I enjoyed the conference general sessions I attended—we heard from the Commissioners on the Michigan Public Service Commission, FERC Chairman Neil Chatterjee, and Consumers Energy CEO Patti Poppe, among others. But the most out-of-the-box session concerned the potential benefits (and problems) of legal (and not-so-legal) marijuana grow and retail operations. Mary Alice Page-Allen, Administrator of the public power town of Oak Creek, Colorado, talked about the new economic development and infrastructure that legal grow and retail operations had brought to her town and electric utility. Kent Singer, Executive Director of the Colorado Rural Electric Association, talked about some of the downsides, including challenges in handling the large amounts of cash that unbanked but legal customers use to pay their electric bills, and the security and safety issues caused by illegal grow operations that just don’t want to comply with Colorado’s many regulations (such as having line crews threatened by guns when they discover unauthorized facilities stealing large amounts of electricity). And Shelley Edgerton of law firm Dykema explained why they spell marihuana with an “h” in Michigan (answer: it’s spelled that way in the statute).
Luckily, I also got some down time to explore the hotel and the island. The Grand is a huge old hotel from the era when railroads and ferry lines built “destination” resort hotels and the well-to-do spent their entire summers there to escape the heat and dust of the cities. It is built entirely of white pine, opened in 1887, has over-the-top décor, amazing views of the Straits of Mackinac from the world’s longest porch, and really uneven floors! Check it out at www.GrandHotel.com.
We also strolled the Victorian town (all the electric lines are buried, so no power lines to destroy the illusion!), patronized one of the famous fudge stores, and toured Fort Mackinac. The fort, located on a hill overlooking the town and harbor, was originally built by the British in 1780. The Americans took control in 1796 after the Revolution (we took some time to get around to it, since the fort was so remote and the Brits were not eager to depart). But the Brits came back in 1812 and retook the fort in the first land engagement of the War of 1812. The poor U.S. commander did not even know his country was at war until British forces appeared on the island in far superior numbers and demanded his surrender — which, after assessing the situation, he promptly did. The U.S. got it back after the war, and it was used as a fort for many years thereafter (among other uses, it housed some VIP Confederate prisoners for a brief time during the Civil War). It is now a state park, with Civil War reenactors and a Boy Scout troop assisting visitors when we visited. The fort overlooks a lovely green park with a statue of Father Marquette, the French Jesuit priest who was one of the first Europeans to explore the Great Lakes and Mississippi River regions.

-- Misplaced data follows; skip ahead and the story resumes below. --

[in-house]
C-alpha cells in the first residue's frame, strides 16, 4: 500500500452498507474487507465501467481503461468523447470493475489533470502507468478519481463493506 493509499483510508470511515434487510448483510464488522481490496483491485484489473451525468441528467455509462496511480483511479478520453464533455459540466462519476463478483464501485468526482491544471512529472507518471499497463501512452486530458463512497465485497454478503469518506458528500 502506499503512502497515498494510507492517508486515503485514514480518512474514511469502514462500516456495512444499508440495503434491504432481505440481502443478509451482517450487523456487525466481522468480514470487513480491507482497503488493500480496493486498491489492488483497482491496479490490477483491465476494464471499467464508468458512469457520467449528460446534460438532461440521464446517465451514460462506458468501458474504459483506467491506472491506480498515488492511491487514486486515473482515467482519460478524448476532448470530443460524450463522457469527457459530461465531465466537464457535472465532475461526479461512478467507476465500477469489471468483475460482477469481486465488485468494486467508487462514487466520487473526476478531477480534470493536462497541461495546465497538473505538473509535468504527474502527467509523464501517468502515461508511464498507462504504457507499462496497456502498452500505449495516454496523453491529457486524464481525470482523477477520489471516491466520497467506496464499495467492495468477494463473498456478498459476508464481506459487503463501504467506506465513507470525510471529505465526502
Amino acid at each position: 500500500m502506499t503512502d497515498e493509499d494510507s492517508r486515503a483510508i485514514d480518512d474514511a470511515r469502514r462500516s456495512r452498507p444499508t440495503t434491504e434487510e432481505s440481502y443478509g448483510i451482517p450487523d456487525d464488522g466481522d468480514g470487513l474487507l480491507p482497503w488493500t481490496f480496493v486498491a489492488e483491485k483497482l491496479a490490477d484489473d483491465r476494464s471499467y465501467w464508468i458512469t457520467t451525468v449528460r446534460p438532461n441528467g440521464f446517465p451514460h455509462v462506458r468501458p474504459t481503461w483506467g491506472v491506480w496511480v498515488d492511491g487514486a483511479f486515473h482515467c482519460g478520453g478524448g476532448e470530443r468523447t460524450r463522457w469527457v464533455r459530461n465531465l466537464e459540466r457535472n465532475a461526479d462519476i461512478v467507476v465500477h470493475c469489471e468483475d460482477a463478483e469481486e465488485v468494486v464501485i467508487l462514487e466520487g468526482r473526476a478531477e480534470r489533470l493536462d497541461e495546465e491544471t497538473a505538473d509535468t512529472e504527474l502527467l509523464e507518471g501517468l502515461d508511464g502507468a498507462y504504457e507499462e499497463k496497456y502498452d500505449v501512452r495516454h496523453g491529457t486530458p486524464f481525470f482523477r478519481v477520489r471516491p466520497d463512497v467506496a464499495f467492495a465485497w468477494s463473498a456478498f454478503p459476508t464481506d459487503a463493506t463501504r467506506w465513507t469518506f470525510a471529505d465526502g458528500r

It was wonderful to have the opportunity to visit Mackinac Island (if you want to go, check it out at www.MackinacIsland.org). I also enjoyed learning about Michigan’s energy providers. Having one membership organization with all the utility providers in the state clearly builds relationships and provides a platform to discuss and address the many challenges utilities face in Michigan (as in the rest of the country). And the chance to unplug from the mainland and enjoy a slower way of life (or at least of getting around!) for a few days was an unexpected bonus. So thanks to MEGA and Tanya (and, of course, Suzy Westmoreland who made it all happen), and MMEA and Katie, for the chance to visit and for putting on a great conference!